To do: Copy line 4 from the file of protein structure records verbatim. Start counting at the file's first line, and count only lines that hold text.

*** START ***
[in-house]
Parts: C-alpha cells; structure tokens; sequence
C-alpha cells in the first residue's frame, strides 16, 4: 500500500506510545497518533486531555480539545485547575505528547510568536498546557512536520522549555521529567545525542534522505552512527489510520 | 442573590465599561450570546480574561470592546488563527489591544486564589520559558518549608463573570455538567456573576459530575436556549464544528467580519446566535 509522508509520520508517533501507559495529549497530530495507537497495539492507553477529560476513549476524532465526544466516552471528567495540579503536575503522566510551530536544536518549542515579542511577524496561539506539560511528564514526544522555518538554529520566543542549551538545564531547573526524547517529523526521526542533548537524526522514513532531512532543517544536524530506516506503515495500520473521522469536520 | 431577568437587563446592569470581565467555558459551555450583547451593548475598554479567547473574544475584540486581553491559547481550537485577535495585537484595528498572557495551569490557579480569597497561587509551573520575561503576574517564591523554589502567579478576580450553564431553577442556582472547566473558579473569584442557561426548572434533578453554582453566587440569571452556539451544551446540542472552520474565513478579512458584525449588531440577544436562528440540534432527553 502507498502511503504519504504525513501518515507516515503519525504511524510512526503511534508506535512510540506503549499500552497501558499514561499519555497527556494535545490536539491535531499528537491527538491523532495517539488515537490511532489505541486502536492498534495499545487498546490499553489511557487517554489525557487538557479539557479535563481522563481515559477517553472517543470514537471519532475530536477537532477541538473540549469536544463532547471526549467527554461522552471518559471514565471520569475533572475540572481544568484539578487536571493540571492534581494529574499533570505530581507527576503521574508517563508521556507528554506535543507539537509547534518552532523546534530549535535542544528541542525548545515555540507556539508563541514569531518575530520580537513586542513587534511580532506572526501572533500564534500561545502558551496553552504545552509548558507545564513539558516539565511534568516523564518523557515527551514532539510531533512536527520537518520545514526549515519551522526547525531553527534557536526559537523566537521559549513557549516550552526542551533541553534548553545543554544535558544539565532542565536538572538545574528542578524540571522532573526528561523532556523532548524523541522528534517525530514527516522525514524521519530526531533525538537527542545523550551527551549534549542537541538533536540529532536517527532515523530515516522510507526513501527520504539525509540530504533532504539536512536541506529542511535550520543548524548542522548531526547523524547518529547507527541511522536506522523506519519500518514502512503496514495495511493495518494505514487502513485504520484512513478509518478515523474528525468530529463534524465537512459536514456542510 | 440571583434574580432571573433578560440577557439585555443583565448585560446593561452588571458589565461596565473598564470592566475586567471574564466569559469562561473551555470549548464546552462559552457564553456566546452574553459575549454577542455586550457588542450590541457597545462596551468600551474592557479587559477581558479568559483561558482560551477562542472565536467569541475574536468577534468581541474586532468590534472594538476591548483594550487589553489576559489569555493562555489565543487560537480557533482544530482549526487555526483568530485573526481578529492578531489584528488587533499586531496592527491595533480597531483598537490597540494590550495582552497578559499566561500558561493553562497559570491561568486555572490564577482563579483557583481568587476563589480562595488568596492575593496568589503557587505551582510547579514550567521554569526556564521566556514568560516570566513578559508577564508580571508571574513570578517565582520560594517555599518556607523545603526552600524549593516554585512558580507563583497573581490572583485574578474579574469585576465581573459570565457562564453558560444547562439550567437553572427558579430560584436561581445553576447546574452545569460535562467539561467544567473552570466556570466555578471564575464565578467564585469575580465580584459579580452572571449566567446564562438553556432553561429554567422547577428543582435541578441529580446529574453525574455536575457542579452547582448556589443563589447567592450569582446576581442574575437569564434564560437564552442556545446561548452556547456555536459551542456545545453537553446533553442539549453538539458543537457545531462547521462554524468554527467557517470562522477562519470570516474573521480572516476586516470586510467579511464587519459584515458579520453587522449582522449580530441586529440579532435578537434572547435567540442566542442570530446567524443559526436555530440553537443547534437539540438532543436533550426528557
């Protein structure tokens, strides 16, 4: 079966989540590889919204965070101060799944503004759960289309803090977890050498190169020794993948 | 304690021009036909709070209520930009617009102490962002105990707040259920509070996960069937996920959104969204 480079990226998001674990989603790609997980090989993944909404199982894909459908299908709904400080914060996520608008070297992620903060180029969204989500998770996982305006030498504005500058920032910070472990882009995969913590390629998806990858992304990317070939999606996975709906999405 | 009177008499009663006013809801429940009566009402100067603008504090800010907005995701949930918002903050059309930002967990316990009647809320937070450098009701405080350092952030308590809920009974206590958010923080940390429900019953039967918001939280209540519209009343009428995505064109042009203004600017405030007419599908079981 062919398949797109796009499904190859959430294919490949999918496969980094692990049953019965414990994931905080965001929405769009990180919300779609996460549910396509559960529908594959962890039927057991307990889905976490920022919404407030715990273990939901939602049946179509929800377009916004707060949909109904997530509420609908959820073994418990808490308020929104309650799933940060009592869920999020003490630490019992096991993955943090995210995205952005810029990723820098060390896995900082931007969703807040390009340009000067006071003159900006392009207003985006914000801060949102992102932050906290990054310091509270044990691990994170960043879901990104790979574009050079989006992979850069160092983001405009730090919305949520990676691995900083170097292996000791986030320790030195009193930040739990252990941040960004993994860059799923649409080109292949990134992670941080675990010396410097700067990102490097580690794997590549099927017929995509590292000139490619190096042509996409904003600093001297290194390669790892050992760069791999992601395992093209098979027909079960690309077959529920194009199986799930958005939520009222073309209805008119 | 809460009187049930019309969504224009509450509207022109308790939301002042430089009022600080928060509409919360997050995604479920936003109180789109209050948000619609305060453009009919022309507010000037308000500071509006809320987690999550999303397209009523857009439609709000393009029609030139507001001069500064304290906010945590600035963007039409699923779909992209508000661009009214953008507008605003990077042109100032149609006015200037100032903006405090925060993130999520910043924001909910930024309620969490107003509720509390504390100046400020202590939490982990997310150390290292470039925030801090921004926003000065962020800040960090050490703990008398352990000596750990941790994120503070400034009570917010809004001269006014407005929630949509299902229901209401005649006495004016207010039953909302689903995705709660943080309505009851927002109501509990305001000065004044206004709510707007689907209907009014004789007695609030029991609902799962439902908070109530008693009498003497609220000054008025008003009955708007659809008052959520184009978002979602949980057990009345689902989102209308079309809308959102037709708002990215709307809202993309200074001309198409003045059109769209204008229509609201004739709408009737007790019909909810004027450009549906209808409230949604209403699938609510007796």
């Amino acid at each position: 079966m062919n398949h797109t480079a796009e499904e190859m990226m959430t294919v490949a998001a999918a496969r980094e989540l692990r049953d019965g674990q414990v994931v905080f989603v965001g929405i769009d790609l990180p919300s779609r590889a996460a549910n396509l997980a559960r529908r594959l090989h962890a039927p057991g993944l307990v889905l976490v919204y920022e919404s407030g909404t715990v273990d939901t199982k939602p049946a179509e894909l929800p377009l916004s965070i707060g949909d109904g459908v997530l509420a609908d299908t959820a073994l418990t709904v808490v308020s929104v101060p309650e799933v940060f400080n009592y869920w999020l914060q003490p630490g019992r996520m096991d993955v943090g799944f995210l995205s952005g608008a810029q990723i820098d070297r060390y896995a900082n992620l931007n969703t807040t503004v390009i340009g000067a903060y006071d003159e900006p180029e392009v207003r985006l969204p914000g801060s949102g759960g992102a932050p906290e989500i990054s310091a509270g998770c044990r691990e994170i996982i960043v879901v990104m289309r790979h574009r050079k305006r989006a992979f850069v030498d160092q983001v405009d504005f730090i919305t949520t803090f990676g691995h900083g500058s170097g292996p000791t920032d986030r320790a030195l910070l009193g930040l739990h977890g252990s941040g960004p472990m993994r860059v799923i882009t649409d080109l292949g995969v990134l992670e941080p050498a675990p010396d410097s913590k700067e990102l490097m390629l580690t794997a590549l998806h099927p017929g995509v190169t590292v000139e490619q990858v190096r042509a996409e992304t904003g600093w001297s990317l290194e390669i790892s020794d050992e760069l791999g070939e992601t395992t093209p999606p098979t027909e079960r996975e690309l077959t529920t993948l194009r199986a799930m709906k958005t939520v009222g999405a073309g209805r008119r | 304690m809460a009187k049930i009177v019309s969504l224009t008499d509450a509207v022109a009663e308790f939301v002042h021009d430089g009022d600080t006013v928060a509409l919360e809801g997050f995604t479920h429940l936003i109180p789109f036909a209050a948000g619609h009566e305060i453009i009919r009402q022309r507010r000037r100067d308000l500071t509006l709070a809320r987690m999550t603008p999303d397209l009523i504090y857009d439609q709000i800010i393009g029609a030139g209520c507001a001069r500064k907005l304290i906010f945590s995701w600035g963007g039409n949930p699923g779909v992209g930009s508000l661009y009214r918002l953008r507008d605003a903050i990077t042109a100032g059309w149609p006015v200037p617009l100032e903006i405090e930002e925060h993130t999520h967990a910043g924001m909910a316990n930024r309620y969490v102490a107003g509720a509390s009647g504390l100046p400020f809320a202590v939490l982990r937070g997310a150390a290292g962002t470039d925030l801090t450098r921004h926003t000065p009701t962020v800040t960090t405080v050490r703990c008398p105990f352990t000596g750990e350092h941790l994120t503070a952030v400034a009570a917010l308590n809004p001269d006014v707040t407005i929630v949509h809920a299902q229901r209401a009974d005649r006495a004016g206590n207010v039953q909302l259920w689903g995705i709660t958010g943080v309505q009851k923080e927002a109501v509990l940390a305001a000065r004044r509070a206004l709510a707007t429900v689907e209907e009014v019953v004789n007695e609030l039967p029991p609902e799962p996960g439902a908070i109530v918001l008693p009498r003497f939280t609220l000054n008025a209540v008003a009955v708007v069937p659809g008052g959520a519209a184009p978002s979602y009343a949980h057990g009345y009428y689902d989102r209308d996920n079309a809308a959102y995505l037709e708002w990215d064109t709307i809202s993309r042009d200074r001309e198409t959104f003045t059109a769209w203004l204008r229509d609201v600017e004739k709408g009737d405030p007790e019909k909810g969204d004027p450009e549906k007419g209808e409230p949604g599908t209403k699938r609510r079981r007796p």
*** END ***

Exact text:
């Protein structure tokens, strides 16, 4: 079966989540590889919204965070101060799944503004759960289309803090977890050498190169020794993948 | 304690021009036909709070209520930009617009102490962002105990707040259920509070996960069937996920959104969204 480079990226998001674990989603790609997980090989993944909404199982894909459908299908709904400080914060996520608008070297992620903060180029969204989500998770996982305006030498504005500058920032910070472990882009995969913590390629998806990858992304990317070939999606996975709906999405 | 009177008499009663006013809801429940009566009402100067603008504090800010907005995701949930918002903050059309930002967990316990009647809320937070450098009701405080350092952030308590809920009974206590958010923080940390429900019953039967918001939280209540519209009343009428995505064109042009203004600017405030007419599908079981 062919398949797109796009499904190859959430294919490949999918496969980094692990049953019965414990994931905080965001929405769009990180919300779609996460549910396509559960529908594959962890039927057991307990889905976490920022919404407030715990273990939901939602049946179509929800377009916004707060949909109904997530509420609908959820073994418990808490308020929104309650799933940060009592869920999020003490630490019992096991993955943090995210995205952005810029990723820098060390896995900082931007969703807040390009340009000067006071003159900006392009207003985006914000801060949102992102932050906290990054310091509270044990691990994170960043879901990104790979574009050079989006992979850069160092983001405009730090919305949520990676691995900083170097292996000791986030320790030195009193930040739990252990941040960004993994860059799923649409080109292949990134992670941080675990010396410097700067990102490097580690794997590549099927017929995509590292000139490619190096042509996409904003600093001297290194390669790892050992760069791999992601395992093209098979027909079960690309077959529920194009199986799930958005939520009222073309209805008119 | 809460009187049930019309969504224009509450509207022109308790939301002042430089009022600080928060509409919360997050995604479920936003109180789109209050948000619609305060453009009919022309507010000037308000500071509006809320987690999550999303397209009523857009439609709000393009029609030139507001001069500064304290906010945590600035963007039409699923779909992209508000661009009214953008507008605003990077042109100032149609006015200037100032903006405090925060993130999520910043924001909910930024309620969490107003509720509390504390100046400020202590939490982990997310150390290292470039925030801090921004926003000065962020800040960090050490703990008398352990000596750990941790994120503070400034009570917010809004001269006014407005929630949509299902229901209401005649006495004016207010039953909302689903995705709660943080309505009851927002109501509990305001000065004044206004709510707007689907209907009014004789007695609030029991609902799962439902908070109530008693009498003497609220000054008025008003009955708007659809008052959520184009978002979602949980057990009345689902989102209308079309809308959102037709708002990215709307809202993309200074001309198409003045059109769209204008229509609201004739709408009737007790019909909810004027450009549906209808409230949604209403699938609510007796």